Keeping Bueller Tip Top

Lars and I were both brought up with the mantra of leave it better than you found it. We take this to heart with our beloved Bueller. Some improvements were prompted by Bueller and others were prompted by our desire to improve the comforts and luxuries aboard the ship. We’ve documented many improvements in various posts, but we thought we’d write a post to fully outline the maintenance, improvements, and upgrades we've made to Bueller over our adventure.

Upgrades

  • House Battery Bank - When we purchased Bueller, she had two 200 amp/hr 6V Golf Cart batteries in series for the house bank (plus a starter battery). We added another set of two 6v golf cart batteries to double our house bank... giving us twice the juice!
     
  • LED Lighting - We installed all LEDs in the interior lights to help lower power consumption. With the previous owner installing an LED anchor light, the only Halogens left on Bueller are the steaming light and stern light.
     
  • Solar Panels - Bueller came with 5, 50 Watt flexible solar panels. We swapped out 3 of the flexi panels with 3, 100W semi-rigid panels. The extra wattage and improvement in efficiency of the panels increased the amperage provided by the solar substantially. 
     
  • 4 New Lewmar Hatches - When we purchased Bueller, the 4 of the 5 top hatches were heavily crazed and soft (the other had already been replaced by the previous owner). We opted to replace the remaining hatches to ensure safety running around the top deck.
     
  • EPIRB Emergency Beacon - To provide additional comfort to our mothers, we added an class II EPIRB to Bueller. Thankfully, we haven’t had to use this guy :).
     
  • Battery Charger - Although we didn't spend much time at dock, the old battery charger kicked the dust partway through the trip and so we replaced it with a new ProMariner 20A 3-bank sealed battery charger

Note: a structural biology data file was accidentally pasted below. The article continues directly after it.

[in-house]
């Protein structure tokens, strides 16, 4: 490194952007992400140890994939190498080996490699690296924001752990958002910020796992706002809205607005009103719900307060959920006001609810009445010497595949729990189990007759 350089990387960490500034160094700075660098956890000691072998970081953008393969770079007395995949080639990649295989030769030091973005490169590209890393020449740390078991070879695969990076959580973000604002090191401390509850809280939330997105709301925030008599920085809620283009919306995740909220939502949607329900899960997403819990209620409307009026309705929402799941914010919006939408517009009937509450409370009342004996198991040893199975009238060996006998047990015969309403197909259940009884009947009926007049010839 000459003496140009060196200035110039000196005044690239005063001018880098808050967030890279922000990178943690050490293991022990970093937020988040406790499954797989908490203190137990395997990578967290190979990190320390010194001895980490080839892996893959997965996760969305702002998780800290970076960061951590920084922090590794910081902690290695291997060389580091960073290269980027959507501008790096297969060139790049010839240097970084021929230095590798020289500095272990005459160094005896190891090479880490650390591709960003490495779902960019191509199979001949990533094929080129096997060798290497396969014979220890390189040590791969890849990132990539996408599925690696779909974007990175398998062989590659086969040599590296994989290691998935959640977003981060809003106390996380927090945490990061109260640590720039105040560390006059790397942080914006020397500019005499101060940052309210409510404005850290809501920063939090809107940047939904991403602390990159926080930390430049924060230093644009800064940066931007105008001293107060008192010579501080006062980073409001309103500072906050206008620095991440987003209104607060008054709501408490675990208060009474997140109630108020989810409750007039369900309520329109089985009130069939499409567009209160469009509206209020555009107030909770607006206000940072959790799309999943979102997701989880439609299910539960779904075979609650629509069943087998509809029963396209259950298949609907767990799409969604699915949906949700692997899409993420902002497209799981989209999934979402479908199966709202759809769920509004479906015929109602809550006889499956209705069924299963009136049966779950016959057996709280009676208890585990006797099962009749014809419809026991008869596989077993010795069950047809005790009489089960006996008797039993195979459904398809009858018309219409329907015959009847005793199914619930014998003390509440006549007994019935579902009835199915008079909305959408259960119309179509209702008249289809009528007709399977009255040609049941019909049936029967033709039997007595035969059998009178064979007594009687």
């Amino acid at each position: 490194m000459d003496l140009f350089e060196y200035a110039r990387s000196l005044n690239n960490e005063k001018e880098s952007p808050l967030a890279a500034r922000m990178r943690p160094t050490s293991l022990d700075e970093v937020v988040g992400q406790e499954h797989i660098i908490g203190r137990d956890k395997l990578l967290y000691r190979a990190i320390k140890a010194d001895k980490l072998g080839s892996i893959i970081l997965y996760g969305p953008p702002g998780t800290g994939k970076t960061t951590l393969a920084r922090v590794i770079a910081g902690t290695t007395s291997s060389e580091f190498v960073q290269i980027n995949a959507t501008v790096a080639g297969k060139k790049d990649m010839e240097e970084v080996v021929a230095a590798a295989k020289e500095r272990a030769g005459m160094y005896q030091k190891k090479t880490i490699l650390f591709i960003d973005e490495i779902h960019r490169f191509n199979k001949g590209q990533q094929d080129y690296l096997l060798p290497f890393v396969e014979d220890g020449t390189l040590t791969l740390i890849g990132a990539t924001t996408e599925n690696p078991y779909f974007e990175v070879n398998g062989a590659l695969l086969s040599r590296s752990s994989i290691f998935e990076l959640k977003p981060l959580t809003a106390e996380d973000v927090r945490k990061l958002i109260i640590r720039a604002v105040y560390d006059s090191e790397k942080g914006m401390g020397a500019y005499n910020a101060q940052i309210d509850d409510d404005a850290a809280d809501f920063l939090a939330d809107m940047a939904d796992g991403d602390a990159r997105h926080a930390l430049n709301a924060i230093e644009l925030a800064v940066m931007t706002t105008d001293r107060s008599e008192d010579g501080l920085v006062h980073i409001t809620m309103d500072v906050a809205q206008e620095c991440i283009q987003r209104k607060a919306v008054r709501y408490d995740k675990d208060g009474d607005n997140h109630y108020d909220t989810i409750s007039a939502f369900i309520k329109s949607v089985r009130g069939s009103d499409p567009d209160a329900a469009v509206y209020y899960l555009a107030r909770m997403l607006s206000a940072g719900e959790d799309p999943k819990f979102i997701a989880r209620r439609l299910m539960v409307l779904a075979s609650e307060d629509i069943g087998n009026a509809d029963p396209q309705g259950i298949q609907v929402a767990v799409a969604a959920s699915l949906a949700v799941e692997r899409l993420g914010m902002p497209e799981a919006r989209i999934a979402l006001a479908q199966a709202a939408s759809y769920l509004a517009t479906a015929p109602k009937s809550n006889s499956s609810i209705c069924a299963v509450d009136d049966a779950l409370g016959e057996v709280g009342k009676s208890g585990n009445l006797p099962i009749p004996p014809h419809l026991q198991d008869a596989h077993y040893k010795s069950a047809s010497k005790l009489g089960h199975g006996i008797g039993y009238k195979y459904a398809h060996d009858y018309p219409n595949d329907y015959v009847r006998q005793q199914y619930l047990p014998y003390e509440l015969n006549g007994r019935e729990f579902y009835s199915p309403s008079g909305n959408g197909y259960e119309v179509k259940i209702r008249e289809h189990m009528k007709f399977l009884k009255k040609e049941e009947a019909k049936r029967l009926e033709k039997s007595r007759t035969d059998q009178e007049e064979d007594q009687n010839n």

• VHF with AIS (Automatic Identification System) - We upgraded the Raymarine VHF for a new one that has a built-in AIS receiver. One of my favorite tools aboard the boat, this allowed us to verify the location, direction and speed of other vessels spotted during night crossings. As an added bonus, it also helped us track down friends in nearby ports =]
     
  • Drop Table Legs in the Salon - With a few friends joining for various passages and ports along the way, we found ourselves often converting the salon table to an extra berth.  After a couple of weeks struggling with the swapping the short legs for the long legs each night and morning, we wised up and installed drop table legs on the saloon table, making the conversion easy peasy.
     
  • Bean Bag Chairs - I doubted the power of the chairs at first, but nothing straightens the world out on a healed over boat like a bean bag chair. I would consider this a must have for any sailboat.

Maintenance

  • Engine, heat exchanger - We purchased Bueller with the understanding the Heat Exchanger needed a little work. Our initial hopes of an just a quick dip in an acid bath were wrong though, and we realized a replacement was needed.  The old exchanger was swapped out with a brand new OEM heat exchanger. 
     
  • Engine, Fresh Water Pump - Despite running smoothly the entire trip, once heat exchanger was replaced, the fresh water pump on our Westerbeke Diesel failed in St. Lucia. We opted to forgo the rebuild, and just replace it with a new one. 
     
  • Prop Balanced & Cleaned - While hauled out in Trinidad, we couldn't pass up on the expert facilities and great prices to get our prop balanced and cleaned. The prop now looks better than new.
     
  • Teak Stripped, Cleaned, & Treated - Clean teak makes for a clean boat. With some extra time in Bahamas waiting for weather, we dedicated a few days to stripping, cleaning, and treating the teak. 
     
  • Main Head Plumbing, Completely Disassembled, Cleaned, and Reassembled - Nothing makes for a happier captain and crew than a solid working head. Time +  Saltwater + Urine creates calcium build up in head plumbing. We completely dissembled the entire head and plumbing, removed all calcium build up in pipes, replaced the Y-Valve to the holding tank, and re-assambled her. It was definitely not the most fun job of the adventure, but afterwords we could use her with complete ease. 
     
  • Jib Restitched -  Sails were in great shape minus a little loose stitching of the sun protection when we purchased the boat. We had the jib completely reinforced while in Nassau in February 2015 by Phillips Sailmakers
     
  • Other: Of course, smaller jobs over the adventure including, Bimini re-stitching, acid cleaning hull & thorough wax. new outdoor grill, new cabin fans, new cockpit speakers, fishing rod holders, memory foam mattresses in both aft cabins, plus numerous smaller items we can't even remember.